-If the priest dies, the haunting becomes less severe.

    Potential ways to resolve this:
    -Use the priest as bait*. The monster will go after him if he’s exposed at night. He may or may not survive this, depending on how the players do this.** The players might be driven out of the village by a lynch mob depending on how they play their cards.
    *He will not consent to this.
    **I.e. opening the church doors at night, then locking them once the monster is in, waiting until morning and then burning the now lifeless body of the monster***.
    ***Found lying on top of the dead priest, bathes in the morning light coming through stained glass windows.
    -Dive into the river during the day where the witch was drowned, find the (inanimate) body, cut the had off.
    -Be creative with traps.

  8. Joshua says:

    One thing that I’ve seen so many people make mistakes on when running games is thinking that they have to come up with a story, when in reality they just need to come up with a story template, and let the PCs come up with the actual story.

    1. Tizzy says:

      A million times that! I GM’ed most of the games I’ve ever played, and with experience, I learned to let the players lead me.

      And the important lesson is that this can work in any setting. All the GM needs to do is listen to players and take the rules as merely helpful suggestions. So for beginning GM’s, I’d encourage the use of pre-made adventures. That takes a lot of the guesswork out of the prep. The framework is already here for you to set your players loose in.

      This is a lot harder to pull off if the players are unwilling to cooperate with each other, though. E.g., if their idea of fun is radically different. This is not something I’ve experienced much: usually, if you can get them to sit around the table, that’s already half the work. But you do hear horror stories, and the dynamics are probably different if you’re playing using that newfangled internets thingy.

  9. Regrettably, I think I failed Rut’s key “GMing 101” rule in the last game I tried to run. :( Ah well, something to bear in mind if there’s a next time… (Also, I forgot to bloodily slaughter the first person to make a Monty Python joke, as an example to the others.)


    1. The usual group that play that tavern are disgruntled about the New Hotness moving in and wooing “their crowd”, so they enlist some local roughs to break up the gig.

    2. The party arrive in a small town that’s being menaced by Something(s). The townspeople request their aid in securing the walls and then tracking the beast(s) to their lair, which turns out to be a local Nature God’s shrine. Any examination of the shrine will show that some children have been playing here recently…

    3. …Alright, not boring precisely, but have Wotzizface* in The Last Kingdom actually LISTEN to the DAMNED ADVICE someone’s giving him now and then. Was he cute? Yeah. Was he also as dumb as a box of rocks? *sigh* Yeah…

    * Uhtred. No wonder I forgot it. Thank you, IMDB.

    1. Amstrad says:

      Your idea for #1 was exactly where I was going with this

    2. AdamS says:

      I actually did something like this in a D&D game I ran a while back. The specifics aren’t important, but the party dynamic was that my group was three theater majors and a chem major. The theater majors LOVED RPing with each other. They’d talk in character, one of them drew sketches of the PCs, and the bard even wrote an IC poem. The chem major….was burned out mentally bc our school’s chem dept was ridiculously demanding. She didn’t talk in character more than half a dozen times, almost all of them being hilarious threats. (“I’ll shove that mug so far down your gullet your piss will taste of pewter” was my favorite.) But she loved combat, coming up with clever taunts and the aforementioned creative threats, as well as strategizing with her fellows and detailing gruesome kills. So when the party had to escort a diplomat to a negotiation and they failed all of their checks to realize she was being poisoned once they arrived, I had a problem. The theater majors all wanted to fill in for the poor dead diplomat, but that would involve copious talking. Poor chem major would have nothing fun to do for close to an hour. So I offered her a chance to earn some extra gold AND stay away from all the talkers by working as a gate guard. A sudden volley of crossbow bolts wipes out most of her compatriots, and she ends up holding the gate single-handedly against a platoon of rebels trying to break up the talks. I kept the pace moving by cutting from combat to negotiations every 3 rounds so the theater majors could make all of their arguments. (Which is a great system, btw, because it lets players deliver their points in snippets. No one can RP out an entire debate-style paragraph off the cuff.)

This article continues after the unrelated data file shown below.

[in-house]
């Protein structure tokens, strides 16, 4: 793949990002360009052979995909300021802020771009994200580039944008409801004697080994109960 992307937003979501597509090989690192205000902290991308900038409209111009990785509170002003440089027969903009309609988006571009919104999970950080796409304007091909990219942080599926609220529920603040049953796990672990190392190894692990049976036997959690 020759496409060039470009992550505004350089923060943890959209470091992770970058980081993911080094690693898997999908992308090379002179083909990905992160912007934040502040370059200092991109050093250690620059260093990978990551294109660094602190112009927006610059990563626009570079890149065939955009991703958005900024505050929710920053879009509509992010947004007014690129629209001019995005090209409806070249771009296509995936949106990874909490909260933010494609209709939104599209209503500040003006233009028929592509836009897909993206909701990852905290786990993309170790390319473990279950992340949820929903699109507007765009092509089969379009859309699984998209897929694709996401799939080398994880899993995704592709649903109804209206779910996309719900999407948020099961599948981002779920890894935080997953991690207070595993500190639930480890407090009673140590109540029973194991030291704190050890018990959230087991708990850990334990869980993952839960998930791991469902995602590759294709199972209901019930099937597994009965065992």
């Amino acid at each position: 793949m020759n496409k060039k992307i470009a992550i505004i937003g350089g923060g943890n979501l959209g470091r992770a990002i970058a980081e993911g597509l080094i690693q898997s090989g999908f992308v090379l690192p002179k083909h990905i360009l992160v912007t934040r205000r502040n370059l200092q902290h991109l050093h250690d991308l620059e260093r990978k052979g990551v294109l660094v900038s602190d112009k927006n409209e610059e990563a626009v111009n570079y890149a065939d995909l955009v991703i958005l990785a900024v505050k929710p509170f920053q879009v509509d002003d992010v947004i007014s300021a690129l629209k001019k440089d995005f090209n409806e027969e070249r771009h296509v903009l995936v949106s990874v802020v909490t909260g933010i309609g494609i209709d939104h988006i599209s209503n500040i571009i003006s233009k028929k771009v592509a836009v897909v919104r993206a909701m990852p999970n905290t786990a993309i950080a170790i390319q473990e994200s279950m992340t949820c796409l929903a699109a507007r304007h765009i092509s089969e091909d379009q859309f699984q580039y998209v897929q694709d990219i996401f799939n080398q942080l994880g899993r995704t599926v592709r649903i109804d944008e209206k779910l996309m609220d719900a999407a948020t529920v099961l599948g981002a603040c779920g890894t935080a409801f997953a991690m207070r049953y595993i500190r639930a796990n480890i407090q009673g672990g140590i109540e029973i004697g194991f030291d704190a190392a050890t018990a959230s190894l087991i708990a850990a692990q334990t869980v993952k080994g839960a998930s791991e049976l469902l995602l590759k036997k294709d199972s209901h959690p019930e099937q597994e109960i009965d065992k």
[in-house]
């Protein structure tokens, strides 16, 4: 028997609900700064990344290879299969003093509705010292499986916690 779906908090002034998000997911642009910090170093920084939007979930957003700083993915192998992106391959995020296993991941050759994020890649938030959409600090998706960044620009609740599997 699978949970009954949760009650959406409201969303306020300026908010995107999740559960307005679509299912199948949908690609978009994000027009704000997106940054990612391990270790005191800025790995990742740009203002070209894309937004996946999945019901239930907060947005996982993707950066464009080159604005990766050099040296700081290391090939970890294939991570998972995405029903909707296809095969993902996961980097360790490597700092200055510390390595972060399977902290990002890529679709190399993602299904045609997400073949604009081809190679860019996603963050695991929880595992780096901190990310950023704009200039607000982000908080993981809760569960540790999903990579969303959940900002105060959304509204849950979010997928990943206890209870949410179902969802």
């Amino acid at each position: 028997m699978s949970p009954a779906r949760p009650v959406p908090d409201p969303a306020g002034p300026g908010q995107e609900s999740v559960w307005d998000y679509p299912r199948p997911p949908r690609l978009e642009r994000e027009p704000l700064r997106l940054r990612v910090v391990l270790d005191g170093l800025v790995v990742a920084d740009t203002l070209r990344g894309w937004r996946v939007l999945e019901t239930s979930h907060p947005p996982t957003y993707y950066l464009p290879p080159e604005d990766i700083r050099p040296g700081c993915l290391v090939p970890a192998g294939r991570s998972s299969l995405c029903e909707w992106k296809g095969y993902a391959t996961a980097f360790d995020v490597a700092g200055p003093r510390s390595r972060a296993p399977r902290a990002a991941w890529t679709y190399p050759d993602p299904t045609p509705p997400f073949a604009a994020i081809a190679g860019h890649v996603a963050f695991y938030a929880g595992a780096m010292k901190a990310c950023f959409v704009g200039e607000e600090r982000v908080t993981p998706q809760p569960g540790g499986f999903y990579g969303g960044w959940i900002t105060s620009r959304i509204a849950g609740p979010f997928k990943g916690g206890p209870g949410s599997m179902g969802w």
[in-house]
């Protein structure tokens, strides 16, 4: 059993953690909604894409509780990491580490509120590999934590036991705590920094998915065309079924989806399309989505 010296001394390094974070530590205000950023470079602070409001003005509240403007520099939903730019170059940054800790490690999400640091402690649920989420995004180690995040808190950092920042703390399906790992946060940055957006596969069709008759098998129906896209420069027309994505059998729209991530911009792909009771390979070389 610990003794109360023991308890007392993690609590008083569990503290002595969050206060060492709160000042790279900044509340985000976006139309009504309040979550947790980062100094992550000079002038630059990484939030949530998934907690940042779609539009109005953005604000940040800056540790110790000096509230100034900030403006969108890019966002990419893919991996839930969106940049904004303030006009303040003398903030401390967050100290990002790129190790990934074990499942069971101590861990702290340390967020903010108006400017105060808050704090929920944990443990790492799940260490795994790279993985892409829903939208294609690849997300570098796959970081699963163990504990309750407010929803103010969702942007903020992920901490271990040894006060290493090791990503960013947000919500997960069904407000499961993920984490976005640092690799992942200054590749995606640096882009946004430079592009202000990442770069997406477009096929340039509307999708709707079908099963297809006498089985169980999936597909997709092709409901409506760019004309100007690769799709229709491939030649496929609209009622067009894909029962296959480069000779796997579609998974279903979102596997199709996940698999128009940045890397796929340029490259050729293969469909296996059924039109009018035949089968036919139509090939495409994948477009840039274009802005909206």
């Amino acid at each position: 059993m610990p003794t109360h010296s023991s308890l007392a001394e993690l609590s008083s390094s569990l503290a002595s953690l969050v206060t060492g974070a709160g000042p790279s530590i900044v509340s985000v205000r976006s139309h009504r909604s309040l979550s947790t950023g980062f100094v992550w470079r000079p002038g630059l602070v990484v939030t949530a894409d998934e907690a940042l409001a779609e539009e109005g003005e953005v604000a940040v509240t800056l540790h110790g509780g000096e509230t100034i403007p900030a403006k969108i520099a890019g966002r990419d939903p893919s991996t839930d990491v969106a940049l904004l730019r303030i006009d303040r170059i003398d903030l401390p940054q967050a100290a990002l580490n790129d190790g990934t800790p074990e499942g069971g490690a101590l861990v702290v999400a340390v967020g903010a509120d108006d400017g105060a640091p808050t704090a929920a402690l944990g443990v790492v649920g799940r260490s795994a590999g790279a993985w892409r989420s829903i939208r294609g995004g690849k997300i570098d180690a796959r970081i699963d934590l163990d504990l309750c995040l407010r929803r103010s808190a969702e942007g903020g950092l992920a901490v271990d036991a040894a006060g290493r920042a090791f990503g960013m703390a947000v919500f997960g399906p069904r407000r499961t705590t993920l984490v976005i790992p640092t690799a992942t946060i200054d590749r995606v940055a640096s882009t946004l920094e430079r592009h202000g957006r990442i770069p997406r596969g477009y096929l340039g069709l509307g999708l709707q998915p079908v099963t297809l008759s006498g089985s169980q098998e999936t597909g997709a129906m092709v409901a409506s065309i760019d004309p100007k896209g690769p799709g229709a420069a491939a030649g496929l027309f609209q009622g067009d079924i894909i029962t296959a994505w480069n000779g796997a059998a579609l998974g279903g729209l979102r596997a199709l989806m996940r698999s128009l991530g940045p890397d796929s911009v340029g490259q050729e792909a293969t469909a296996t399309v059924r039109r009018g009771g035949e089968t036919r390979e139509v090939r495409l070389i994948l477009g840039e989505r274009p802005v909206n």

The best part was after they’d finished negotiating and came back outside to find the chem major, bloody but still with positive HP total, surrounded by puddles of blood and piles of chopped-up rebels, drinking a stein full of beer (in character AND out of character!)

  10. Rob S says:

    1. The warrior is enjoying the music, but a group of drunks at the next table have been heckling the band the whole night. When they eventually start throwing things at the musicians, the warrior can step in to try and calm them down. That’s when things get ugly. This could also be a good way to introduce non-lethal fighting (They’re just a bunch of noisy drunks, after all – she doesn’t really want to hurt them even if they are trying to hurt her.)

    2. The party is hired to take out a monster occupying a nearby old keep.